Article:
In life, the things we fear and think most about are often the very things that hold us back. They keep us from going after our dreams, being truly happy, and experiencing a sense of fulfillment.
However, knowing how to stop overthinking and staying in control will go a long way in taking care of your mental health.
Staying stuck in obsessive thoughts or overthinking causes us to retreat from going after what we want out of life.
If you are currently suffering from obsessive thought patterns, it’s time you learn how to break the cycle of obsessive thoughts. One of the best ways to eliminate unwanted thoughts is to develop healthy coping mechanisms and skills.
What Is Obsessive Thinking?
Obsessive thinking occurs when you have an unwanted and repeated thought, imagery, or urge you cannot discard.
While most people have unwanted thoughts from time to time, obsessive thinking is much more intrusive and frequent. Such thoughts can become so pervasive that they interrupt one’s focus and attention, causing distress, anxiety, or depression.
Obsessive Thinking Vs. Overthinking
With obsessive thinking and overthinking, you may find yourself unable to focus on anything else but the thoughts running through your head.
Overthinking usually involves obsessing over a problem or situation you’re facing and analyzing it from every angle possible. But it’s also possible to focus on something to the point of exhaustion and anxiety, causing you to experience problems sleeping, eating, concentrating, making decisions, and carrying out plans.
Frequent overthinking that turns to obsessive thoughts may feel like you are constantly ruminating about everything, causing distress and anxiety. Various mental health disorders may lead a person to overthink, including:
- Obsessive-compulsive disorder (OCD)
- Panic disorder
- Social anxiety disorder
With OCD, a person will have recurrent obsessions (unwanted thoughts) and compulsions they enact to eliminate the obsessive thoughts.
For OCD and related mental health disorders, preferred treatment options are cognitive behavioral therapy — specifically, exposure and response prevention — and/or medication.
Still, the lines easily get blurred between obsessive thinking vs. overthinking. Your thoughts shouldn’t rule your day, cause chaos in your life, and keep you from enjoying life to its fullest.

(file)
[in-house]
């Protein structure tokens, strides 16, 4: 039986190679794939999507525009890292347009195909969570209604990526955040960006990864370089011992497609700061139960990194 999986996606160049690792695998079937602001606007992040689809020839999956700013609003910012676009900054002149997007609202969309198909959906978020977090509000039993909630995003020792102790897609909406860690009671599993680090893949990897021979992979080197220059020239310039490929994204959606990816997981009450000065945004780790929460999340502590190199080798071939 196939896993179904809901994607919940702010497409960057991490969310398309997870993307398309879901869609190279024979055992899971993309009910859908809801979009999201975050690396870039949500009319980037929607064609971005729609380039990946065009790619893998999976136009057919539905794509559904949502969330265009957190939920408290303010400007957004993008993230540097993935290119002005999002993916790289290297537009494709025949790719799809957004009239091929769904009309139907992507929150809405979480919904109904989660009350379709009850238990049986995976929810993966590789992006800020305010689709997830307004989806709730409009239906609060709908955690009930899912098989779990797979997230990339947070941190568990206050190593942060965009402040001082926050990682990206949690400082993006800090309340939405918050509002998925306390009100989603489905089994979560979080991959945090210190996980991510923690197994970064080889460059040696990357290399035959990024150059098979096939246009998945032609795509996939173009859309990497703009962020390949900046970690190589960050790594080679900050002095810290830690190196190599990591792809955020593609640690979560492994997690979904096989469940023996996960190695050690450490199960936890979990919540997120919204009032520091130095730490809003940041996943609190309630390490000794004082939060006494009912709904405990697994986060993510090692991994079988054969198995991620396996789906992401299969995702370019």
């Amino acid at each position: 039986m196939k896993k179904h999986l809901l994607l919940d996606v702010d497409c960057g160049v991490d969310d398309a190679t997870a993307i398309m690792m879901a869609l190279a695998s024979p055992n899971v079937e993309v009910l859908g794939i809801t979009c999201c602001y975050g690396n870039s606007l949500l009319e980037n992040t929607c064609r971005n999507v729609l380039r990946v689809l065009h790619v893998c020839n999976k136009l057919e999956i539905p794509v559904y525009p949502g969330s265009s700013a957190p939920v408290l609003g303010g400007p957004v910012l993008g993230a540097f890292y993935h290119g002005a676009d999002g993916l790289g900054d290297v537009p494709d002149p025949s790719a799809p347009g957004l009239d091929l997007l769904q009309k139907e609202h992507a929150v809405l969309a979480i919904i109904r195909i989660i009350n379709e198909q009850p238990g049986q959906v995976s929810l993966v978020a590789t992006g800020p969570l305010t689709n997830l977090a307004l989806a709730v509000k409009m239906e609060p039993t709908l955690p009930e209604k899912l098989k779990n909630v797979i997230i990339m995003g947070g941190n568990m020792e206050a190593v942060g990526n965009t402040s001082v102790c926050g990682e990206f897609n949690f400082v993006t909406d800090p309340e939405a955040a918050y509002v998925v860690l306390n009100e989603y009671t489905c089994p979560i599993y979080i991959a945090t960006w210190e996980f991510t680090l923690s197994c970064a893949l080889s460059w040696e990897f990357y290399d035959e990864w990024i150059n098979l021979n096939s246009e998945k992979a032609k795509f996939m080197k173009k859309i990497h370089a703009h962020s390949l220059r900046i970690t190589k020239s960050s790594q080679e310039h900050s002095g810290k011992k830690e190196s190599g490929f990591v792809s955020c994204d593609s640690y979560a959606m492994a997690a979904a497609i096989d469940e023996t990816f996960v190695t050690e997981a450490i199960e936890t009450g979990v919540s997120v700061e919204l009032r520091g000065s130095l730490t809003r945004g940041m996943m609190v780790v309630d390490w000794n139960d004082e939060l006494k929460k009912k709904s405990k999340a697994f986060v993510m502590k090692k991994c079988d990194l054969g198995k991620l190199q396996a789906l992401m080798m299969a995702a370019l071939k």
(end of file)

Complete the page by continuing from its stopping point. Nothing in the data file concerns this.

If it does, it’s important to seek professional help for accurate diagnosis and recommend a course of treatment.
What Research Has to Say About Obsessive Thinking
If obsessive thinking or overthinking rule your thoughts, it’s possible your brain is to blame.
In one study published in Biological Psychiatry, researchers pinpointed the specific brain areas and processes that influence repetitive behaviors, such as those common among people with OCD.
By comparing brain scans of OCD and non-OCD patients, they found that the brains of those with OCD get stuck in a negative loop. This non-stop loop leads them to enact certain compulsions and keeps them from letting go of obsessive thoughts.
Other research points to brain circuits connecting the brain’s frontal cortex with a collection of structures known as the basal ganglia.
In people with OCD, the pathway between the frontal cortex and basal ganglia is overly excitable, causing them to be hyper-aware of potential threats in their environment. As a result, they may engage in obsessive thinking that leads to compulsive behavior that they essentially cannot easily “switch off.”
How Do You Know That You Have Obsessive Thoughts?
Obsessive thoughts repeatedly occur, usually in a way that interferes with your daily life, job, or relationships. These thoughts can surface at any time, even when you’re not trying to think about them.
Here are some signs of obsessive thinking:
- You have intrusive and unwanted thoughts that cause significant emotional distress, anxiety, or depression.
- The content of your thoughts is disturbing enough to disrupt sleep and cause other problems in your life (for example, making it difficult for you to do well at work).
- You constantly worry about something terrible happening to a loved one.
- You feel guilty about past events and believe something terrible will happen if you don’t do something about it now.
- Your obsessive thoughts are persistent, repetitive, and distressing, thus interfering with your day-to-day functioning.